Thursday, September 14, 2006

Virtual jukeboxes

Thursday, September 14, 2006

The web is currently abuzz with talk of an evolving breed of push-button, 'two-dot-oh' services that allow you to name a tune and have it streamed to your computer instantaneously and for free (as opposed to those that feed you music deemed similar to the bands or artists you type in). This is predominantly thanks to the people behind BlogMusik, a new French outfit who have adopted the concept and slapped a cutesy iPod-like, Flash interface on top to get the fad-followers salivating.

BlogMusik draws its content from Radio Blog Club, which in turn taps into music uploaded by bloggers. Every genre of music is catered for, some of it belonging to multi-platinum selling artists and some the work of unknowns.

Common sense would suggest that unless the copyright holders of this material are receiving royalties from BlogMusik et al, they are likely to be breaking the law and will soon be squished into oblivion by music industry watchdogs. If this is true, the case against them must be progressing treacle-treadingly slowly because similar well-established startups such as Streampad, Fine Tune, Webjay and The Hype Machine look pretty healthy to me. Maybe the limitations imposed by the streaming protocol serve to bolster their legitimacy? I don't buy the, "it's hosted in France so anything goes" tack. Could it be that such technology is considered less of a threat to the music industry because people will still want to own physical discs, or at least digital files which can be transferred to any device and played anywhere?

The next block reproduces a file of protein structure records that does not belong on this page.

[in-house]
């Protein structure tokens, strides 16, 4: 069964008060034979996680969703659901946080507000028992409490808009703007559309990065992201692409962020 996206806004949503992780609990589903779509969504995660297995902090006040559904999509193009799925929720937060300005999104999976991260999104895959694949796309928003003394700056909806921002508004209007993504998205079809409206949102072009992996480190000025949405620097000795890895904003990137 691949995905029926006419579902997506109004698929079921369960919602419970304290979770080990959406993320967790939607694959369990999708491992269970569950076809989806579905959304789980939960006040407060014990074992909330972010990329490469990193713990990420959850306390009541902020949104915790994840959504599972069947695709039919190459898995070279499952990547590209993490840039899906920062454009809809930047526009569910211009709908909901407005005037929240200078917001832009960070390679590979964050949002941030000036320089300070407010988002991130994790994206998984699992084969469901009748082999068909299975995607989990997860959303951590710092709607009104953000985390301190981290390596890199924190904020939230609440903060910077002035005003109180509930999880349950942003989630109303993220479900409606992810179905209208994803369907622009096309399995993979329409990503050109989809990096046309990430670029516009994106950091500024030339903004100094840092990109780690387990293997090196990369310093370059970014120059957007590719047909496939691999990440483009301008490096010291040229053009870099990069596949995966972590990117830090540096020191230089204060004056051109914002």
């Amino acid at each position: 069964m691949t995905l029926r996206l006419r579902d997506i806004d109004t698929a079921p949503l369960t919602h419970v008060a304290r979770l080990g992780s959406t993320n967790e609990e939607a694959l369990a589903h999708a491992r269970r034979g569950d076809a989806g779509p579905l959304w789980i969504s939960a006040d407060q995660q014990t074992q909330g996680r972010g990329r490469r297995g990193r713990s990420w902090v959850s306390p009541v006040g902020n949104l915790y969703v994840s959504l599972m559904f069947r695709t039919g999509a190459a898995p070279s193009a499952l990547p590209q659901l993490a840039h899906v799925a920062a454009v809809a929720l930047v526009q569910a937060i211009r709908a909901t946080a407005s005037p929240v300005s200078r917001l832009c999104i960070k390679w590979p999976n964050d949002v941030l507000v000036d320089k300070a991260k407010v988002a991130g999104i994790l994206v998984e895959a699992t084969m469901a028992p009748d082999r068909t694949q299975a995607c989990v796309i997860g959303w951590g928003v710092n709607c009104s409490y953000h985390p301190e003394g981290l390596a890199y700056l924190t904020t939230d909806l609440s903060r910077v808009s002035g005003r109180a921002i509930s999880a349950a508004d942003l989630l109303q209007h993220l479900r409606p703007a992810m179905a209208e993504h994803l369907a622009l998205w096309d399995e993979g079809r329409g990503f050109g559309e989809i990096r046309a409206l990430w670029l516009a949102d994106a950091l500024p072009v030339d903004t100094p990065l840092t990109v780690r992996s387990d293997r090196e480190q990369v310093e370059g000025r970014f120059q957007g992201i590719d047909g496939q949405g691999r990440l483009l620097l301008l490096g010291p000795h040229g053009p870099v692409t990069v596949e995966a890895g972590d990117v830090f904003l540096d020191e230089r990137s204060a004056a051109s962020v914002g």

While it is possible to rip the music you listen to through BlogMusik (you only have to search your computer's internet cache for .rbs files and rename them to .mp3) it remains to be seen if anyone will be inclined to do so considering the low bitrate of the music files made available.


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